Each year, residence directors, student life associates and members of student leadership try to develop plans to further benefit and progress resident life at Eastern. Recently word has spread that Eagle Hall is become an exclusively upperclassmen dorm. This would mean that incoming freshman would live in the five other dorms on campus, including Eagle Hall’s neighbor, Sparrowk Hall. This decision comes with the hope that experimenting within the residents halls will develop student life in its entirety.
Eastern believes that with the integration of students in residence halls, they will develop their worldview. Knowing about other viewpoints and ideas within each dorm can help do this– help develop character identity within each resident student. In addition, Eastern strives to integrate Christian faith into the residence halls and develop a Christ-like way of life. This comes with the incorporation of weekly Grow Groups and having a Student Chaplain on many of the floors. They also strive on having Resident Assistants who are students who will integrate community as well as abide by the rules of Eastern’s community.
For the past two years, I have been a resident of Hainer Hall, and I have thoroughly enjoyed the incorporation of different people of different ages and backgrounds to develop my knowledge of varying perspectives. However, next year I will be living in Eagle Hall as a Resident Assistant. Not only will I be experiencing different perspectives and viewpoints like in previous years, I will also be responsible for integrating that kind of community. Although my excitement to take on this role is astronomical, I am wary on Eagle becoming the hall for such an experiment that could lead to less community. However, many are excited for the impending change for Eastern as a whole.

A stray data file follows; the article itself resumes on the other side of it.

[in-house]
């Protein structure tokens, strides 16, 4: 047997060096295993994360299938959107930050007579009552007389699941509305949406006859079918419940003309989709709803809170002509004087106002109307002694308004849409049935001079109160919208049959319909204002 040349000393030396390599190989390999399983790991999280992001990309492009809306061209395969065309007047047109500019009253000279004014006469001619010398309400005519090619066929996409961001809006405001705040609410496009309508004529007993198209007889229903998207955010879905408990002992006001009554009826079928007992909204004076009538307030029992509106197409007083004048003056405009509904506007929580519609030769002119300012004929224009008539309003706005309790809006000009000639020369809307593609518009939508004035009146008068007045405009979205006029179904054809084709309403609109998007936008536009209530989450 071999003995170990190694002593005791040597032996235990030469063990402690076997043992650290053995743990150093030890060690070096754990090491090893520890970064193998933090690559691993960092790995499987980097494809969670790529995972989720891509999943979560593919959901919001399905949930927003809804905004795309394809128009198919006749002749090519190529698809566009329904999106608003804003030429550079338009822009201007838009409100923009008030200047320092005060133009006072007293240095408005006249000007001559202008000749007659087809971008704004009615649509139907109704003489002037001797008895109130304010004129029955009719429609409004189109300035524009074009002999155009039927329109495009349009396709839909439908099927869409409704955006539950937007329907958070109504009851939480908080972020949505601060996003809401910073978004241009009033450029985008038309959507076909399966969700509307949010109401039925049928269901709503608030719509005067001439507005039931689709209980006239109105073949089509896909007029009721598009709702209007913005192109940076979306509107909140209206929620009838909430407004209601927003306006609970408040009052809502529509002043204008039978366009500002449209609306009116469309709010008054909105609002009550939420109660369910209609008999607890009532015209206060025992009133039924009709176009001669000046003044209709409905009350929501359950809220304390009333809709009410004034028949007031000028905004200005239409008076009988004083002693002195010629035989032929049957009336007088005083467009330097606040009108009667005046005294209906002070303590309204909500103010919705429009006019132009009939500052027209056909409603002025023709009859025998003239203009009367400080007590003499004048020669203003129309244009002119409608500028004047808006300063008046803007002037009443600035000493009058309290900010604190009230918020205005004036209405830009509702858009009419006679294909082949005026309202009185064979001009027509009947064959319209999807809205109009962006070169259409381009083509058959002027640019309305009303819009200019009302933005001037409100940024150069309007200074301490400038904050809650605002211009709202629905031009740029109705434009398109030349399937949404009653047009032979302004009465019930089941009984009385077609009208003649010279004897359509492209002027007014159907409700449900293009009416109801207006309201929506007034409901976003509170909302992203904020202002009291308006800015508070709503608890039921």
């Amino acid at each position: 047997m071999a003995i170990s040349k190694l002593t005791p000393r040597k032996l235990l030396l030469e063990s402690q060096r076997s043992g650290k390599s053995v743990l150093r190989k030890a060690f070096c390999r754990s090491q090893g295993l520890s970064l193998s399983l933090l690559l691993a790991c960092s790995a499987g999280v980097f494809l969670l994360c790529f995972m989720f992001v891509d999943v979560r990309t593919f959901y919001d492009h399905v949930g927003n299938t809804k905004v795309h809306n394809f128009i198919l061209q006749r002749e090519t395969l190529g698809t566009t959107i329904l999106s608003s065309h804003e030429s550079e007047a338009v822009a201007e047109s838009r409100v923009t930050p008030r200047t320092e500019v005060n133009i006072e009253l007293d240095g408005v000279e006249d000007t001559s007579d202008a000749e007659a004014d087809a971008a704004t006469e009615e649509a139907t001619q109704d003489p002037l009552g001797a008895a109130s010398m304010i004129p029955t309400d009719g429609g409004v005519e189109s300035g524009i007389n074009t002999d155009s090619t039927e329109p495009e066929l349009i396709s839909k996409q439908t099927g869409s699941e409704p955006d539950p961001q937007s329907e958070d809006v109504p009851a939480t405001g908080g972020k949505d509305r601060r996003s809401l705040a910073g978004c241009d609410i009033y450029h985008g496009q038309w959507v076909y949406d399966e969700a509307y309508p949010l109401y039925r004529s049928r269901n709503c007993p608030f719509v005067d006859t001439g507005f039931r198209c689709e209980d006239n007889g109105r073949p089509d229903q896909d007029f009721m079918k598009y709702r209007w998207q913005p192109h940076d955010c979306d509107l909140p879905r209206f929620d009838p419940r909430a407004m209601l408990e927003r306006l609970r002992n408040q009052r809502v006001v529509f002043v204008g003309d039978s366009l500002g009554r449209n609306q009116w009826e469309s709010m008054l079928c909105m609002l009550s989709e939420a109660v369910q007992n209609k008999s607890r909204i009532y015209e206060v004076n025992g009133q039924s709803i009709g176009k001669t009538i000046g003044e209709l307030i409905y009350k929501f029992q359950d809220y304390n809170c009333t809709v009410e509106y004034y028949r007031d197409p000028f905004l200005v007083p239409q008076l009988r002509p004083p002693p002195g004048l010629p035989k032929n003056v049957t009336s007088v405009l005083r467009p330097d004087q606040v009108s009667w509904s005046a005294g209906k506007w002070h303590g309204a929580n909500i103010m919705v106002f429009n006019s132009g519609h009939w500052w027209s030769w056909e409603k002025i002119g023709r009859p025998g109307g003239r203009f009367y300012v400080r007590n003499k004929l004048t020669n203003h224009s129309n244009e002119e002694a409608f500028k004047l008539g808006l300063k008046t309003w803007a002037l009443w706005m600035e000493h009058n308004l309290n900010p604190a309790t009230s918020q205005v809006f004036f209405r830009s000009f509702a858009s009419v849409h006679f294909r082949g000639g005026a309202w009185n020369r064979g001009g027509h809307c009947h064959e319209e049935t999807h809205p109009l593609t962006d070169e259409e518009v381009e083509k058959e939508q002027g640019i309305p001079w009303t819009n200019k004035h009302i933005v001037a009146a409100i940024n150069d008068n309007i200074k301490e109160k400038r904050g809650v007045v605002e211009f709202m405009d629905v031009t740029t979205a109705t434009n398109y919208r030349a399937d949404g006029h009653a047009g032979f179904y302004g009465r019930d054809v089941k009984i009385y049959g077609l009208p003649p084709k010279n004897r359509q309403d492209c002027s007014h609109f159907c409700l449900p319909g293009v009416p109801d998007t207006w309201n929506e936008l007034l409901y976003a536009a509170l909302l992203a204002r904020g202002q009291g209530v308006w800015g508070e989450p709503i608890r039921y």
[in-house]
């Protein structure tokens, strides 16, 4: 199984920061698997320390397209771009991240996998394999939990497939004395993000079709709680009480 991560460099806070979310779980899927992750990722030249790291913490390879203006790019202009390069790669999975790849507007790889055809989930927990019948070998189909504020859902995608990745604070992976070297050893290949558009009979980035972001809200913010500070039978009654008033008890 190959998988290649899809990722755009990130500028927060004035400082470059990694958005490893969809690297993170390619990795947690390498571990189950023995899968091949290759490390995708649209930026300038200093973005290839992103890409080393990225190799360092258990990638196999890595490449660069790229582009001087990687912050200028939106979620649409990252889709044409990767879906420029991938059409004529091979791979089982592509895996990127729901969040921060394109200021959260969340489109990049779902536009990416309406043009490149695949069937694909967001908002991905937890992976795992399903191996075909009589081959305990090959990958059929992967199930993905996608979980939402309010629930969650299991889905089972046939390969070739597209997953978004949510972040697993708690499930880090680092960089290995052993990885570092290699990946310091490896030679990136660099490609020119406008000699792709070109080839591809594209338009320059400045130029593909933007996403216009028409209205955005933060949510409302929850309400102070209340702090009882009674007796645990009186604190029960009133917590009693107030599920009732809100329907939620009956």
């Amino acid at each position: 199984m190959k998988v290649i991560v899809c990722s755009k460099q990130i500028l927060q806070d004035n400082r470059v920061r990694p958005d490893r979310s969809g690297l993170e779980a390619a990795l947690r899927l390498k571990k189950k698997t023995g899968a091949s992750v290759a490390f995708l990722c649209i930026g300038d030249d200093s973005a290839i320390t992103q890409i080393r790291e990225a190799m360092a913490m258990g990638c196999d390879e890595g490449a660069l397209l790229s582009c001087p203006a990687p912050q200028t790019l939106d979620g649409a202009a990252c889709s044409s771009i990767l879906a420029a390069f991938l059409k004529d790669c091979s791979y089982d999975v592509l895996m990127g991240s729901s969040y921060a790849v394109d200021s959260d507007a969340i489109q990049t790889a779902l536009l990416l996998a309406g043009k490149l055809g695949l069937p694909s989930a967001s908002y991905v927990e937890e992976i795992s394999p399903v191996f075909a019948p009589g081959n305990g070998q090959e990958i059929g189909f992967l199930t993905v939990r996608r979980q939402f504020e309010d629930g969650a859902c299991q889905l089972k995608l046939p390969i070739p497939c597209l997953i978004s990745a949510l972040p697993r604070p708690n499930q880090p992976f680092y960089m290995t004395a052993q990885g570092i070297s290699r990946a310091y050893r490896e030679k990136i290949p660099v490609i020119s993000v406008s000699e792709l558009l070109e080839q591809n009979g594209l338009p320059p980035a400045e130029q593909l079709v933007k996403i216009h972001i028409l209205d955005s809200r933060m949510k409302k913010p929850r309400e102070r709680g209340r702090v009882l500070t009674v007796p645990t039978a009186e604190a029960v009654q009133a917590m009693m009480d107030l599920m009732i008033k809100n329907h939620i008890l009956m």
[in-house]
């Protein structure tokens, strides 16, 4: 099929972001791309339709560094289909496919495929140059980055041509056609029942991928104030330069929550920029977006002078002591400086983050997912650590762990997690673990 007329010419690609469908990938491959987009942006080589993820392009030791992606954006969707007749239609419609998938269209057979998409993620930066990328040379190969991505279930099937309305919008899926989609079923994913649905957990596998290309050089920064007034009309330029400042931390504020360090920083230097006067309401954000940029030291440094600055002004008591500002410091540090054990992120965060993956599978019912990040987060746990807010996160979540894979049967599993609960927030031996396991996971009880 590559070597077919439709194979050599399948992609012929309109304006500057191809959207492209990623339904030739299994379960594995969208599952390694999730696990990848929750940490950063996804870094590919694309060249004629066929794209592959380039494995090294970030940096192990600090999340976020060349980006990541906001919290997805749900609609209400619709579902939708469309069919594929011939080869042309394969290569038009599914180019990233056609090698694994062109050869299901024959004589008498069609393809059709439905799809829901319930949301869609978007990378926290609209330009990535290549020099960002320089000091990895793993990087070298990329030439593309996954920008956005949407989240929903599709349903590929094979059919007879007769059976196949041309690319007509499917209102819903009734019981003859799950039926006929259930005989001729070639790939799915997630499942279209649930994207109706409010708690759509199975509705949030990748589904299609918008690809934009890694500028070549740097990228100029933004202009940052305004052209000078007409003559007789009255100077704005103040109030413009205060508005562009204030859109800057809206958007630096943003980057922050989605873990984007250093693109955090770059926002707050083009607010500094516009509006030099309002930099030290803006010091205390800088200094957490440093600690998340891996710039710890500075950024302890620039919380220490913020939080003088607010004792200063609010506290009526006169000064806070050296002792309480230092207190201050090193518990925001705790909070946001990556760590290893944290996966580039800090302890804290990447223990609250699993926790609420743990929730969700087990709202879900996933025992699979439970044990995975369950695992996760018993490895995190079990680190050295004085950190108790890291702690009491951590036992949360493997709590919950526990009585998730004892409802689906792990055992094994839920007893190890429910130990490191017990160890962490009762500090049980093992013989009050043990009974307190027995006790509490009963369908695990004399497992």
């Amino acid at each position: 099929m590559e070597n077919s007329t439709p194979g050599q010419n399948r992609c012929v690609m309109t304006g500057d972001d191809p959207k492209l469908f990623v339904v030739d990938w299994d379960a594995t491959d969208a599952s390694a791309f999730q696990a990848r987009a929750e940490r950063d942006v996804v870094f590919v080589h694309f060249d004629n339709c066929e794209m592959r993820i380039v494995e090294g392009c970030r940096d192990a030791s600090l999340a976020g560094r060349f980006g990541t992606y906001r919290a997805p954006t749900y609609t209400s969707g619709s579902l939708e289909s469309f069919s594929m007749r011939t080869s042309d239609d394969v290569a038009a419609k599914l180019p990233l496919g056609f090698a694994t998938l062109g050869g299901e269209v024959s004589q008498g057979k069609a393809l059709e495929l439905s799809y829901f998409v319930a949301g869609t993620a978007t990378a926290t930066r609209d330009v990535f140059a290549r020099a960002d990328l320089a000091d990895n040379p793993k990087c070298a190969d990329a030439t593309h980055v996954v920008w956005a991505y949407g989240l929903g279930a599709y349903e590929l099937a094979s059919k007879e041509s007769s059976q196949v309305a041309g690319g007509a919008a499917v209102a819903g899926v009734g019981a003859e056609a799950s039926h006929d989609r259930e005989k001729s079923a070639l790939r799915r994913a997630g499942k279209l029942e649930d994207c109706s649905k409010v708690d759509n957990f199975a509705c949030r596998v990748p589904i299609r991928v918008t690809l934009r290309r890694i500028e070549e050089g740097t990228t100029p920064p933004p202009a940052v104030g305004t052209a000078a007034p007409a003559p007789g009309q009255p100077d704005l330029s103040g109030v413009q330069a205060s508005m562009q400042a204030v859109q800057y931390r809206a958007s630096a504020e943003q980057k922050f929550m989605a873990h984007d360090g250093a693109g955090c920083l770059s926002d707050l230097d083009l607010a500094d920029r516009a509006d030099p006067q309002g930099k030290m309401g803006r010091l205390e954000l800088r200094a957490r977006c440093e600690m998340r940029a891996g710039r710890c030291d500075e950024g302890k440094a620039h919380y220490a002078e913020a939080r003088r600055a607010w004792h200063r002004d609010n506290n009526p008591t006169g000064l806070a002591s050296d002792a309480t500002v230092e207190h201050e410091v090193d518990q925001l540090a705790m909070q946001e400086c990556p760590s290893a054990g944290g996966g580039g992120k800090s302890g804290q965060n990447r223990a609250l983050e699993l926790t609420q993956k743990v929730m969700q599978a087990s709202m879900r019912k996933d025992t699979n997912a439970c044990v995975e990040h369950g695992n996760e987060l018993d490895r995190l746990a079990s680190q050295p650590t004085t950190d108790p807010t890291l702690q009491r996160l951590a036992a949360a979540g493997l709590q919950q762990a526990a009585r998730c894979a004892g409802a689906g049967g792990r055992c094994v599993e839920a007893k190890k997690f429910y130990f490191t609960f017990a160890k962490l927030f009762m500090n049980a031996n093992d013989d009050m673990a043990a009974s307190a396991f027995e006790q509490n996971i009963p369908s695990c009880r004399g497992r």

“I hope that this is a beginning of a change for Eastern. I felt that with [many] of these rules, I was restricted to develop into my own person. I actually felt like a child [rather] than an upcoming adult,” Daneille Robertson said.
Although Eastern enforces many rules that may seem strict, it is interesting to see if this change to Eagle will allow for upperclassmen students to feel more trusted while living on campus. Above all, I think the biggest obstacle Eagle Hall will face is the integration of community among the floors. My best moments of community in Hainer were those that I experienced as a freshman. However, as a future Resident Assistant of Eagle, I hope that community can become an integral piece of every floor. Without having freshman on the floors that have never been exposed to college life can potentially take away from the excitement of move in day among other exciting underclassmen events. It is going to be up to the leadership team of Eagle Hall to ensure that community can come through between upperclassmen.
Source: Eagle Residence Staff